Sourcing funding for Black Swan was a torturous process that saw the production constantly set back several weeks at a time throughout 2009. Wild Bunch, which had funded Aronofsky’s previous feature The Wrestler, was unwilling to commission the project for more than US$10 million dollars. Fox Searchlight was interested in distributing the film, but had similar concerns over the budget. Additional funding was sourced via private investors, bringing the final budget to about US$25 million dollars.
Each time the film was delayed, Natalie Portman’s training and diet schedule was correspondingly extended. ‘One thing I didn’t realize until recently,’ Aronofsky later admitted, ‘was that every time we pushed, Natalie was like “another three weeks of carrot sticks and almonds! I’m gonna kill you!” So she really was tortured pretty badly because we had such a hard time getting the money for the film.’[xii]
By the time the film was ready to shoot Portman had lost twenty pounds (approximately nine kilograms). ‘I think my body was kind of in emergency mode,’ she told one journalist. ‘I’m not eating enough, I’m not getting enough sleep. I’m in complete physical distress.’[xiii]
With the film fully cast and production set to commence, the delicate arrangement of independent finances unexpectedly collapsed. Aronofsky said: ‘Two weeks before we started shooting the money fell apart. I mean we were two weeks out, $1,000,000 in, and we realised that the money was a pyramid scheme and didn’t actually exist. So I had to go back to Fox and beg them to get the film made.’[xiv]
The film was ultimately produced on a budget of US$13 million. The shoot was truncated to just 40 days. ‘It was really tough,’ the director admitted. ‘It’s always good to have a box that the budget creates, because in that you can turn your limitations into your strengths, but this box was a bit too small. Every day was a pain and really tough. It was a real hustle, and it was dangerous. Ballet is incredibly athletic, and thus there’s chances of injury, but we were very blessed and lucky to get through it.’[xv]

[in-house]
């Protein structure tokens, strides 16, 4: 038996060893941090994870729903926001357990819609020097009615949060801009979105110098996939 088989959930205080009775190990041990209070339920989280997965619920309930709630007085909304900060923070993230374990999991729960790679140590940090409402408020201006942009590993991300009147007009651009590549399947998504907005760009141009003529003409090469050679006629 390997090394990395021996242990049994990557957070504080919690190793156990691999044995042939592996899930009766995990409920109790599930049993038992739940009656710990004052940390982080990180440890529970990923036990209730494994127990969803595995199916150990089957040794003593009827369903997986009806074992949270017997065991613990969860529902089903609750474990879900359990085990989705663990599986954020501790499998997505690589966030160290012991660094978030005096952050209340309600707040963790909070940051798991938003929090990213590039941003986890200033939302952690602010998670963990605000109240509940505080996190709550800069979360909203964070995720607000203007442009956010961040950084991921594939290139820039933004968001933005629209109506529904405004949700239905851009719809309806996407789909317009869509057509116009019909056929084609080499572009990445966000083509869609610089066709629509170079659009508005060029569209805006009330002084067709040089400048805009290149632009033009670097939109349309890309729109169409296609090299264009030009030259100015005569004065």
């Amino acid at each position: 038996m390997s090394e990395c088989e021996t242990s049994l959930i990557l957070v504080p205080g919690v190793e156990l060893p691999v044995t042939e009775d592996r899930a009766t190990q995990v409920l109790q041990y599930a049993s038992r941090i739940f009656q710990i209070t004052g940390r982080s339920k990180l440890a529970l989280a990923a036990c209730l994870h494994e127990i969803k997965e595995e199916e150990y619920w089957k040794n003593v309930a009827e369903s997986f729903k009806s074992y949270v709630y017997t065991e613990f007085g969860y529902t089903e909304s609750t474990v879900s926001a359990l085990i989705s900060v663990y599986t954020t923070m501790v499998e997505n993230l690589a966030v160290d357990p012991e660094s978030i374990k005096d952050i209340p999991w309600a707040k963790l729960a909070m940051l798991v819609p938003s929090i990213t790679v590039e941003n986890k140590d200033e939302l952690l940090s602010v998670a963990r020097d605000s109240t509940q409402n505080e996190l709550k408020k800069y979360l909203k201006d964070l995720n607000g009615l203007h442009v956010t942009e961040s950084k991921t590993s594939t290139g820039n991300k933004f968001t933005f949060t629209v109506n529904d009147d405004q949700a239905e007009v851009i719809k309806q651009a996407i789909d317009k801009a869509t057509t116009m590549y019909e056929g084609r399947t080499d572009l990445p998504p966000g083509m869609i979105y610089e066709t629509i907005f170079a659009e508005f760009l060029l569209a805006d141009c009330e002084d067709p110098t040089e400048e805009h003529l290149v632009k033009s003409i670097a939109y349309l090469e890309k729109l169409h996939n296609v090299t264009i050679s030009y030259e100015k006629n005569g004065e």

Prior to the shoot Aronofsky and cinematographer Matthew Libatique discussed the pre-existing films that would influence Black Swan’s look and tone. Roman Polanski’s thriller Repulsion (1965) was one obvious example; indeed, it had arguably been a strong influence on many of Aronofsky’s films. ‘We talked about The Red Shoes, of course,’ said Libatique. ‘I looked at a lot of Kieslowski in terms of the atmosphere and tone, mostly the Three Colors trilogy. We also looked at a lot of dance films.’[xvi]
A bold colour scheme was developed for the film, with black and white representing the contrasting sides of Nina’s character, pink representing the emotional safety of her childhood, and green representing the jealousy and ambition that takes hold over the course of the story.
The film was shot using Super 16mm film. Aronofsky had used the same format on The Wrestler, and had appreciated how the lightweight cameras freed his camera operators to move more rapidly through the sets and shooting locations. Focus pulling – where the camera switches focus from foreground to background, or vice versa – was all undertaken by hand.
‘We were very nervous about mixing the vérité approach with the horror aspects of the film,’ admitted Aronofsky, ‘because we thought the documentary feel might destroy the suspense of those scenes. We tried to find other films that had taken a similar approach, but we couldn’t, so we just decided to roll the dice.’[xvii]
When he viewed the film’s final cut, Vincent Cassel was surprised by what he saw. ‘I was waiting for something more like early Polanski,’ he said. ‘Something more psychological, with hidden things. It’s much more baroque than I’d thought it would be. I thought it would be more European – more like undertoned, you know? But I like it. It’s sexier than I thought it would be, and scarier.’[xviii]
‘That came out of the ballet,’ said Aronofsky. ‘The great masterpiece ballets – Swan Lake, Sleeping Beauty, Romeo and Juliet – they’re all tragic with horrific elements and big melodrama. We really wanted to bring that tonality to the film – that contrast of horror at the beauty of ballet.’[xix]